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Q&A With Lexington Catering’s Pastry Chef Stuart Tarff


Stuart Tarff, 33, was crowned Lexington’s Chef of the Year in 2016 and went onto win the Elior Culinary Competition. He is based at London Business School and is known within the business for his original approach to patisserie and love of apples. We were lucky enough to steal Stuart out of the kitchen to find out a bit more about his history, what drives him and life as a Pastry Chef.


How did you get into cooking?

My mum is a cook and my next-door neighbour taught cooking at a local school so my brother and I grew up trying new things in the kitchen. We both loved it and I guess they inspired us both.


What did you do before joining Lexington?

Whilst I was trained at Westminster Kingsway I worked at Harrods, across their 20+ restaurants. After graduating I worked with award-winning Stuart Pate, Executive Pastry Chef, at Asia de Cuba, St Martins Lane.

I went with Stuart Pate to Rick Stein’s restaurant and in 2003, I helped him open Rick Stein’s Patisserie. But I found Cornwall a little too quiet so headed out to the Bahamas for a new challenge. There I worked under Chef Jean-Georges, at Café Martinique, on Paradise Island, which was an incredible experience – very busy but lots of fun.

I then went on to help open a series of hotels, working with a team to develop menus. This was an exciting time – we spent two weeks in each place training a team of chefs. We worked six days a week and would do 1,200 covers  – it was crazy.

When I got back to the UK I wanted to create a little more work-life balance, which I know contract catering can often provide – my brother worked for Lexington Catering so I decided to contact them.

I haven’t looked back!


How did you find the transition to contract catering?

I am so pleased that I gained experience working in a range of commercial restaurants and travelled early on in my career. It gave me the opportunity to work under some fantastic chefs and experience different cultures. I developed some amazing skills, which I’ve been able to bring to Lexington.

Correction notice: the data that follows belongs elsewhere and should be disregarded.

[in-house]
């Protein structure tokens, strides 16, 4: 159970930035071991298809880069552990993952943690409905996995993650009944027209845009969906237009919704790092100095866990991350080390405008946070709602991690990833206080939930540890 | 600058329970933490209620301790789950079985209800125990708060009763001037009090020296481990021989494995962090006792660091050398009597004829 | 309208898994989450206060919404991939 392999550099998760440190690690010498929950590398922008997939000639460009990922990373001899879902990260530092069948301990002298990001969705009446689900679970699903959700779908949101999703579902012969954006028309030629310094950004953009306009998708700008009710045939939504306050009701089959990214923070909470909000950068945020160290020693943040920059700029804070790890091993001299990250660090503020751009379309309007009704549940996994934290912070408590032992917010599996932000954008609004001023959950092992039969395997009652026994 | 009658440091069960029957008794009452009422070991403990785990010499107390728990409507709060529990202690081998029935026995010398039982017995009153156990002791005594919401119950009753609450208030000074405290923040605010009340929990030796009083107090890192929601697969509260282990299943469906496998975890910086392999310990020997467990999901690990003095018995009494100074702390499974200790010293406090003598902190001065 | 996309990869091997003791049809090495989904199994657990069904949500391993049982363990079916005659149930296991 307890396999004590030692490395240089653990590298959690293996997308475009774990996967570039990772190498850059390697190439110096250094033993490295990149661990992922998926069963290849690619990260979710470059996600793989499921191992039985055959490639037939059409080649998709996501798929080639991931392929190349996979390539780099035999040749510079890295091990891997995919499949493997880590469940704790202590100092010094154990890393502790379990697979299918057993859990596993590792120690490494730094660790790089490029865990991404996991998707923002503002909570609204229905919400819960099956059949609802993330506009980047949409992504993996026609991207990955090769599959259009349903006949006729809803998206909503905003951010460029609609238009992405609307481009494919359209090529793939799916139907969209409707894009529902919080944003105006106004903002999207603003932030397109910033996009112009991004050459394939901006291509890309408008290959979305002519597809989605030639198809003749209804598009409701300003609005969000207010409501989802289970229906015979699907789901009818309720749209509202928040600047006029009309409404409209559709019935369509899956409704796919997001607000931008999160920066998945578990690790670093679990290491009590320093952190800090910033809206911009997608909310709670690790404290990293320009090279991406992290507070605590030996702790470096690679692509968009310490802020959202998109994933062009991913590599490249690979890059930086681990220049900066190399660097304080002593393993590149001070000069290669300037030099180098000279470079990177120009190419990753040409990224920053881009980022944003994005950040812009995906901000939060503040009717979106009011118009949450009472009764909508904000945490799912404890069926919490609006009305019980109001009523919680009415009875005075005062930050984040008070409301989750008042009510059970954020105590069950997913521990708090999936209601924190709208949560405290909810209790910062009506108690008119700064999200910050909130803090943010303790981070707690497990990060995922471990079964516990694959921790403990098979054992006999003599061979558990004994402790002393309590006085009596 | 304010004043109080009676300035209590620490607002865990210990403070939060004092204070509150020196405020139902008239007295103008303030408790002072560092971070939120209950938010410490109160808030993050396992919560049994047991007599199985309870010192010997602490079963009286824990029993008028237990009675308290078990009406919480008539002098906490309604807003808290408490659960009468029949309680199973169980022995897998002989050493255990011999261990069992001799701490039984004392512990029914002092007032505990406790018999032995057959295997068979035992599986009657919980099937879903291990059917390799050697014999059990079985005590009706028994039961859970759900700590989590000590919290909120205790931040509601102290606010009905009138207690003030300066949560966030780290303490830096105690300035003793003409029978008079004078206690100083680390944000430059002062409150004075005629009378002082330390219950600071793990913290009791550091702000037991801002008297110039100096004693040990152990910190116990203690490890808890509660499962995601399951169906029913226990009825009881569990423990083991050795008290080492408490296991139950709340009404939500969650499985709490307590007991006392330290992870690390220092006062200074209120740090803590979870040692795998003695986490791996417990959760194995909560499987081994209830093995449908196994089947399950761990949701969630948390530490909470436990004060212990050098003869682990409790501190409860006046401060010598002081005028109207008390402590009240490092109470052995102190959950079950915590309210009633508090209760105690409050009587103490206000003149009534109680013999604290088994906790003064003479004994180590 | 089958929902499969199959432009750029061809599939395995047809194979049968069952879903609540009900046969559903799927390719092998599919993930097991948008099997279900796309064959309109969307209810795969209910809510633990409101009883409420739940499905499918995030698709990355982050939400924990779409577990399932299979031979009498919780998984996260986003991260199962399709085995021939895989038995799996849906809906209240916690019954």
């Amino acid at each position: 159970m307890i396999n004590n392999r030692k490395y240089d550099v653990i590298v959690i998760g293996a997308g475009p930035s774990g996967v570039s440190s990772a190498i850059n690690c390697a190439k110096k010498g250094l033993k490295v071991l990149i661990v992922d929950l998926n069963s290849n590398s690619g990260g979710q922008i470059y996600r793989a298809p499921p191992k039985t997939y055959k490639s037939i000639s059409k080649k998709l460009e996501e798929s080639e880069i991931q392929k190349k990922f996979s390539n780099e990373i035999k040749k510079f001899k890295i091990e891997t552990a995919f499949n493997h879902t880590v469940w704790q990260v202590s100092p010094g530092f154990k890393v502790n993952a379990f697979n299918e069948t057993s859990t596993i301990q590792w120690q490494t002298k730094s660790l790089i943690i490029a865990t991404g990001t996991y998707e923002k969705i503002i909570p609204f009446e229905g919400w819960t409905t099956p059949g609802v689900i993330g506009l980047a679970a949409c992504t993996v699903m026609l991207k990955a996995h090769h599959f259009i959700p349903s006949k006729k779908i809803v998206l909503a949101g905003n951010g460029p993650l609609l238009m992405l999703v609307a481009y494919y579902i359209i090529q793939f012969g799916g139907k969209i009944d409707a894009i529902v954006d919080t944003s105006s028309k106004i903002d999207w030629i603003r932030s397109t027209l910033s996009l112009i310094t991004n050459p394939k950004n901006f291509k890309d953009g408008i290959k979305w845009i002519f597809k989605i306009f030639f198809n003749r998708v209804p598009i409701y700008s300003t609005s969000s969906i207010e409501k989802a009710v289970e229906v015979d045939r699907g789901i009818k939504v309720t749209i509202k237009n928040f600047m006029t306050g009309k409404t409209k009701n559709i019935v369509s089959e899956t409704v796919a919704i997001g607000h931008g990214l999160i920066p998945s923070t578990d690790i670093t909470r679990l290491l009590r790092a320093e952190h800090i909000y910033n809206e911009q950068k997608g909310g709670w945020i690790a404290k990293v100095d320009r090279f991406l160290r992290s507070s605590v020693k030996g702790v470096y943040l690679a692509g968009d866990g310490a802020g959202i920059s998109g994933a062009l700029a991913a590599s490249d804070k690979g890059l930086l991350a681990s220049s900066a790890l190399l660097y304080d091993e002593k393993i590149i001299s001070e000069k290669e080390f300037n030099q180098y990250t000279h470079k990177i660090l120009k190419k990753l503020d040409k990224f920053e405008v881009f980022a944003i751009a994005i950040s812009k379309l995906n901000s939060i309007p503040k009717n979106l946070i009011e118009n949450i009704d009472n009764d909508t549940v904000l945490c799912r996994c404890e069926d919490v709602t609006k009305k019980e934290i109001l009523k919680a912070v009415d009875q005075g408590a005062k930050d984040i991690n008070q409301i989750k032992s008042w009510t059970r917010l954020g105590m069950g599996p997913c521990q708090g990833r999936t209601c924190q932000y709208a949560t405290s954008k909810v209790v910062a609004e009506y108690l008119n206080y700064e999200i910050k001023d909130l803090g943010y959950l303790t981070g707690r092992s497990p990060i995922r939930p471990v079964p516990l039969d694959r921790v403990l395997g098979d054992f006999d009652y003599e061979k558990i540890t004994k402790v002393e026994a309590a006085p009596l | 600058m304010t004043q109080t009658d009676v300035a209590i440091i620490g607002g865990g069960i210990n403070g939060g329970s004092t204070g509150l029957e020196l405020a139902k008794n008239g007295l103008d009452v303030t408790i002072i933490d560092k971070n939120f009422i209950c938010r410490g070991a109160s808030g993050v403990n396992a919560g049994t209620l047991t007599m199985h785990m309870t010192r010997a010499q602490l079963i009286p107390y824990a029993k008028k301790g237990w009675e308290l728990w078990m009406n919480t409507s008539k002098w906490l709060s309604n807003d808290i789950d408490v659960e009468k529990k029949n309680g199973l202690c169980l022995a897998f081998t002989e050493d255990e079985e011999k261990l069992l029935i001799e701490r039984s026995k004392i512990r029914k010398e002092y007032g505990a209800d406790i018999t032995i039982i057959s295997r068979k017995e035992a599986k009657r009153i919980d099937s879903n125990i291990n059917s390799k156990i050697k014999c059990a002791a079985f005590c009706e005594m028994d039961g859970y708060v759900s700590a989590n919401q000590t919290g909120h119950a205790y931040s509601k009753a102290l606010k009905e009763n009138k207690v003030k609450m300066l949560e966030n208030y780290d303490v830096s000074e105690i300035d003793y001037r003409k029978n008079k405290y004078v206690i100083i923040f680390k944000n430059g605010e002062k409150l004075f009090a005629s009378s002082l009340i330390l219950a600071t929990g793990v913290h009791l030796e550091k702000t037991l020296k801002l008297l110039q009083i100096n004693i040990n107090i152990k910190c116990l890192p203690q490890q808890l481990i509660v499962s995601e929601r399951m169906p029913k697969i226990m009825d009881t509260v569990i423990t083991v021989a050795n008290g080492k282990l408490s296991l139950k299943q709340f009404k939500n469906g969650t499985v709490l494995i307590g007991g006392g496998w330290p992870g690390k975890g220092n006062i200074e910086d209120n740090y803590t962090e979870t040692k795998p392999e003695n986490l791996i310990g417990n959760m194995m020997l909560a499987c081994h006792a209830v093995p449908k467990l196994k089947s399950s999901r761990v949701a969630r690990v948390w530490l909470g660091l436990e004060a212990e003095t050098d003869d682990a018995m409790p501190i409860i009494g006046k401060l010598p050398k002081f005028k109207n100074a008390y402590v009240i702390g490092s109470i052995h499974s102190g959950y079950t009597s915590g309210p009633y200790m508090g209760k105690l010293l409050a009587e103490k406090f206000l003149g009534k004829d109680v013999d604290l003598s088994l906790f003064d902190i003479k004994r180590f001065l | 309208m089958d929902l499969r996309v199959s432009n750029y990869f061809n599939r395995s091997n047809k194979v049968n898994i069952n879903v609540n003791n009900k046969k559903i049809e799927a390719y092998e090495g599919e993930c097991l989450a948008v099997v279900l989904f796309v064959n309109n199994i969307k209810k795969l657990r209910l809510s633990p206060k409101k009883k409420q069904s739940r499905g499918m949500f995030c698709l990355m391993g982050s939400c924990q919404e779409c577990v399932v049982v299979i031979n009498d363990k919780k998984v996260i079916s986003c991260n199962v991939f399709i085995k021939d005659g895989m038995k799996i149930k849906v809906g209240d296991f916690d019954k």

Do you have a mentor?

Lots of people have supported me throughout my career. But Stuart Pate acted as a mentor very early on in my career. He was a real inspiration and gave me the values I still work with today: attention to detail, never give up, don’t be scared to push boundaries.


Talk us through a typical day as a Pastry Chef

There’s just myself and my sous chef, Jennie Miettinen, who work on the pastry section here at London Business School. As a two-person team, we work incredibly closely and each day we bounce ideas around and decide together what we are going to create.

We have four outlets that we supply fresh pastry to each day. We also provide desserts and pastries for regular functions at the School.

The shops open at 7am here at London Business School so we get the pastry to the shops first thing and start preparing our other deserts for lunch and dinner. We make four to six different deserts a day. In the afternoon we start thinking about what we are going to make for the next day.

As well as the day-to-day pastry offer we focus on fine dining so what we provide is incredibly varied.


Has what you produce changed over the years?

I like to change what I do, so yes, and as we have access to more ingredients things develop. Also, there has been a rise in the number of customers with allergens and intolerances and therefore we need to take this into account when developing our menus.


What are the three key skills you think aspiring pastry chefs need?

– Prepared to work hard

– Good attention to detail

– Good listening skills


What is your favourite dish?

It’s got to be a pie and mash.


What’s next?

One day I would absolutely love to open my own patisserie shop. Watch this space!


If you are interested in joining Lexington Catering check out our vacancies